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Wednesday, October 7, 2009

"Daughters of the North" by Sarah Hall (Reviewed by Liviu Suciu)


Sarah Hall at Wikipedia
Order "Daughters of the North" HERE
Read an Excerpt from "Daughters of the North"


INTRODUCTION: I have heard of the acclaimed The Carhullan Army (UK) aka Daughters of the North (US) in 2008 but its subject seemed quite far away from my interests, so I did not check it out. After reading "How to Paint a Dead Man" (FBC Review) and being entranced by Ms. Hall's prose, I decided to try this one soon after.

OVERVIEW/ANALYSIS: This is a very powerful novel - not necessary in subject which is on well trod ground though with a contemporary take with global climate change rather than religious fanaticism as the "villain", or better put as the catalyst of disaster - nor in "world building" or action per se, since the novel has an odd truncated structure, but in voice, style and authenticity.

The angry but determined voice works pitch perfect and you feel the anger, powerlessness, determination and then grim resistance however futile rational thought may say it will be, through the eyes of "Sister", the unnamed narrator of the novel.

While a feminist and mostly leftist paean, the novel should resonate strongly with anyone who experienced the "powerlessness" of living under a brutal authoritarian regime, where life is cheap, misery is everywhere, and men and women have lives hitched to an ever-turning wheel that grinds them down day by day, unless of course they are part of the elite oppressors.

The Carhullan women only want to live in peace, not bothering anyone but not subjecting themselves to an oppressive and illegitimate power either. While some among them dream of vengeance or "heroic acts", sane and cool heads prevail until the government decides to clamp down, and I felt that their response however brutal and on the verge of putting them on the same moral level with the oppressors, was justified since I strongly believe that in a war for survival that is brought by someone else against you, no quarter is to be given. Asking hard questions about how far is legitimate to go to protect one's freedom and coming with no easy or pat answers was part of the "authenticity" mentioned above and added a lot to my appreciation of the novel.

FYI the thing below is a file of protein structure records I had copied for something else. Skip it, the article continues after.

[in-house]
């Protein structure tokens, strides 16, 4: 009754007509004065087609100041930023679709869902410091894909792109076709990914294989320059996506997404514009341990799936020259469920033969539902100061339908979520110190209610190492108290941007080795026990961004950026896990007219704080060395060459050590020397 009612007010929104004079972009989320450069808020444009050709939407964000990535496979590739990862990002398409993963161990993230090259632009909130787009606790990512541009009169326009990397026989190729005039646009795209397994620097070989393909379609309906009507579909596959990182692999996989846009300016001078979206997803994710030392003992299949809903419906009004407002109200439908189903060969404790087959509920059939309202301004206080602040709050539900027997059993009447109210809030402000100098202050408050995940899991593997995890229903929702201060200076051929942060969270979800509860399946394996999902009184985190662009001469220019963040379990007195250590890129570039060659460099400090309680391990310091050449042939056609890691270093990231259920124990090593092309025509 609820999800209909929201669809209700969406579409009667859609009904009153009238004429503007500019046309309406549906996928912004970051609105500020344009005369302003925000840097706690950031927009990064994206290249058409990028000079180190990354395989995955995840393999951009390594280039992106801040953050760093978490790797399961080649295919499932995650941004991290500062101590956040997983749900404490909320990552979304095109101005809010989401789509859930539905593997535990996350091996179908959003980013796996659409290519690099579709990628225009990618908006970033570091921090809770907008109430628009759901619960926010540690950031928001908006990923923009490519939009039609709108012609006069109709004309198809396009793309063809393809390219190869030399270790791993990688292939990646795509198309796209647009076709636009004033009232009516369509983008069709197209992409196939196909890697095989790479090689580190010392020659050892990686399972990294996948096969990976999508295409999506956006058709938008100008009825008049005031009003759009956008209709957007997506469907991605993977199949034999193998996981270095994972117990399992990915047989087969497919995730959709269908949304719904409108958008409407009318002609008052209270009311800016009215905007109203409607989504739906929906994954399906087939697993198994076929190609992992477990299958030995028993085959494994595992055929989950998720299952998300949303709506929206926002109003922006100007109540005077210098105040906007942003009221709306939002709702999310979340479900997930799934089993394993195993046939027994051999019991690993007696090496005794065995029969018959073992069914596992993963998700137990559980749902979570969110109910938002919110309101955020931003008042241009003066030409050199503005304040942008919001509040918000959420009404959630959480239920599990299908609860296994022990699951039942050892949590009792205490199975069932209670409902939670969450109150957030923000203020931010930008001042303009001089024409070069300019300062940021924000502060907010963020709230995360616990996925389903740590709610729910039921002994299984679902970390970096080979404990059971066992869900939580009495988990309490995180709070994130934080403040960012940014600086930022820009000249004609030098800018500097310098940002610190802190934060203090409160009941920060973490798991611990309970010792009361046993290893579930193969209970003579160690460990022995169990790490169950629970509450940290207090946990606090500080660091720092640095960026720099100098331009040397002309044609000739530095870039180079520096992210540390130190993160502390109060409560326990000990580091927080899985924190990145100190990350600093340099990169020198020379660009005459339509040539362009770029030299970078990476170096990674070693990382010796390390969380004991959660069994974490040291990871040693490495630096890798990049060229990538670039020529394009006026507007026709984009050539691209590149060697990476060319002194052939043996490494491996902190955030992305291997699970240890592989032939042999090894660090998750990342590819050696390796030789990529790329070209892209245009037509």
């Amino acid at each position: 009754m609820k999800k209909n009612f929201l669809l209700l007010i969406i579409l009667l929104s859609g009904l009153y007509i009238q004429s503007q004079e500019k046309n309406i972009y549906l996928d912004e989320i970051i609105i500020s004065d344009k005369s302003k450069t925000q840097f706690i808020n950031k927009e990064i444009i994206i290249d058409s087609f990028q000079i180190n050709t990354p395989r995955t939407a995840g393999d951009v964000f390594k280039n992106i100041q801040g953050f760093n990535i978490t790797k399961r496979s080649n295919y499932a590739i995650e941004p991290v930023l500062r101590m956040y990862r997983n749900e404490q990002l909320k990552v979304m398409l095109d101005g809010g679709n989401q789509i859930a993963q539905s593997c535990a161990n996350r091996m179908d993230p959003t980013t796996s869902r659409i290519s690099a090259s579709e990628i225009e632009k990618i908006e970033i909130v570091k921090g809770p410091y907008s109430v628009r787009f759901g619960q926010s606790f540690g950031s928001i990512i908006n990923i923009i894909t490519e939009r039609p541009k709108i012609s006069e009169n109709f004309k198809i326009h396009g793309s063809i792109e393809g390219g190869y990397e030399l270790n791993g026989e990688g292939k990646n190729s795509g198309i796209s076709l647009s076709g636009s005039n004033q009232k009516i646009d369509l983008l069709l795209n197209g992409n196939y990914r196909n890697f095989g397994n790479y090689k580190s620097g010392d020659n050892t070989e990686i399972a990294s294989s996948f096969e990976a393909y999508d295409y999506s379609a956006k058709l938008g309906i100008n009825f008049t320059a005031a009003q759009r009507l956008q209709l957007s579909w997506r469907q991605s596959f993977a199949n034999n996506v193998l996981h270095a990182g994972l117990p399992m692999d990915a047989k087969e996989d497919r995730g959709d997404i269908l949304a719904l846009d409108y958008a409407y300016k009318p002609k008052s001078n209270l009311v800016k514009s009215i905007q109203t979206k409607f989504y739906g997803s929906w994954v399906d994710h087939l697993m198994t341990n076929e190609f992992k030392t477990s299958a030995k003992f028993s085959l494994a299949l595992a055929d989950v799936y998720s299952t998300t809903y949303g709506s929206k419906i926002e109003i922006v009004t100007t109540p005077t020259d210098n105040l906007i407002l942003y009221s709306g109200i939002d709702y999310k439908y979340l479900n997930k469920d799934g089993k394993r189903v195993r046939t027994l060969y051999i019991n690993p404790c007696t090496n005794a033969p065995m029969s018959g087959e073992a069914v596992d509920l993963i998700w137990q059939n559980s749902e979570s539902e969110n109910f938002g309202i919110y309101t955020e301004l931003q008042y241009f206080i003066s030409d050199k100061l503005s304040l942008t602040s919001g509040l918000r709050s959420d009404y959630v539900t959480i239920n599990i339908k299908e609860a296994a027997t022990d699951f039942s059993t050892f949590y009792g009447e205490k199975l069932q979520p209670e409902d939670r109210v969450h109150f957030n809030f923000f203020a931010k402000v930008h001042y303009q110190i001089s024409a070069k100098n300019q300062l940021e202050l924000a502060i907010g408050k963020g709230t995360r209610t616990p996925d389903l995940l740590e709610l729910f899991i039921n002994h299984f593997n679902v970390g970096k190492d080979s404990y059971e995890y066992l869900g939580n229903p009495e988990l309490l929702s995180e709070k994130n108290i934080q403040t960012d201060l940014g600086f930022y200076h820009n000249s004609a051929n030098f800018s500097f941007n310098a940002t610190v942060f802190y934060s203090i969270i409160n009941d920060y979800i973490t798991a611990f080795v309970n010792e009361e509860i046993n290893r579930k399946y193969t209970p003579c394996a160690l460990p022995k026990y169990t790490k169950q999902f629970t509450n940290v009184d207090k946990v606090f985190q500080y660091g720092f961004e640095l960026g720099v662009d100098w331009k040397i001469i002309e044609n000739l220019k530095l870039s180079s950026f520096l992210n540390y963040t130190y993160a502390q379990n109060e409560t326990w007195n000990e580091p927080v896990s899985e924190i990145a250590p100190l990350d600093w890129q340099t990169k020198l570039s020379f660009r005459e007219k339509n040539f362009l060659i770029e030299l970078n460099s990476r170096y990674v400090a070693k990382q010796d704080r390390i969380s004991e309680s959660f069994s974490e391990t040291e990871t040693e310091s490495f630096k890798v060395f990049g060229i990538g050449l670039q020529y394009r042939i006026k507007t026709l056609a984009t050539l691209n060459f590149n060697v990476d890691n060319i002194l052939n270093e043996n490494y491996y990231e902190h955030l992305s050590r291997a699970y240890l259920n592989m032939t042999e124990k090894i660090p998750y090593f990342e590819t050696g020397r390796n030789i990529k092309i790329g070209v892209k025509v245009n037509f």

The writing style is just superb and from the first page you are plunged in the immediacy of "Sister's" life, while the description and world building are so vivid that you truly believe in the England of the novel. Not a long novel by page count, "Daughters of the North" packs a lot in its 200 odd pages and once opened it is very hard to stop turning pages until the end.

If you want resolution, satisfaction, detailed world building or coherent plot, the novel is not really for you, but if you want to read a true ode to freedom against all odds - and not a cheap manufactured, magic ring beats the dark lord by winking - the book is for you and it deserves all the acclaim it got.

Note: To comply with the new FTC regs that will enter into effect soon, we will try and mark the provenience of each book reviewed here. As mentioned in the review,
both Daughters of the North and How to Paint a Dead Man were bought my me.

4 comments:

Anonymous said...

You don't need to disclose when you brought the book yourself (and in all honesty it comes across bad). But only when you got the book from the publisher. If you just said "recieved arc from publisher" that would be fine.

Liviu said...

The disclosure issue is very tricky - I have no idea how it will be enforced, but FCC has clearly stated through its representatives that any *material* fact has to be disclosed including in tweets (yes, you gotta fit it in 140 or whatever words), Facebook and other social media outlets...

I am thinking of how to address it so maybe 3 statements like this will do:

1. This book has been reviewed based on an independently acquired copy

2. This book has been reviewed based on an independently acquired copy but we have received arcs of other books from its publisher

3. This has been reviewed based on a publisher/author provided copy

Emperor said...

I had hear about this on G4 TV. I cant believe that we are expected to moderate our tweets. On that point though, I believe twitter or tweeter...or whatever...is not really neccessary.

Liviu said...

As with other well-meaning but muddled regulations, who knows what will happen...

We are doing things here in our free time without getting paid - we receive books from publishers but we still buy tons of books ourselves as well as use libraries and so on because after all we love books here - and the last thing we want or need is trouble because of this issue so we are trying to preempt the issue and will have an uniform disclaimer soon.

I saw other sites putting a blanket disclaimer somewhere permanent and we will do that if it is acceptable to the regulators...

Regarding Tweeter, Facebook... some of what is said by FTC reps in interviews seems over the top and hopefully there will be more clarity when Dec 1 comes, but again....

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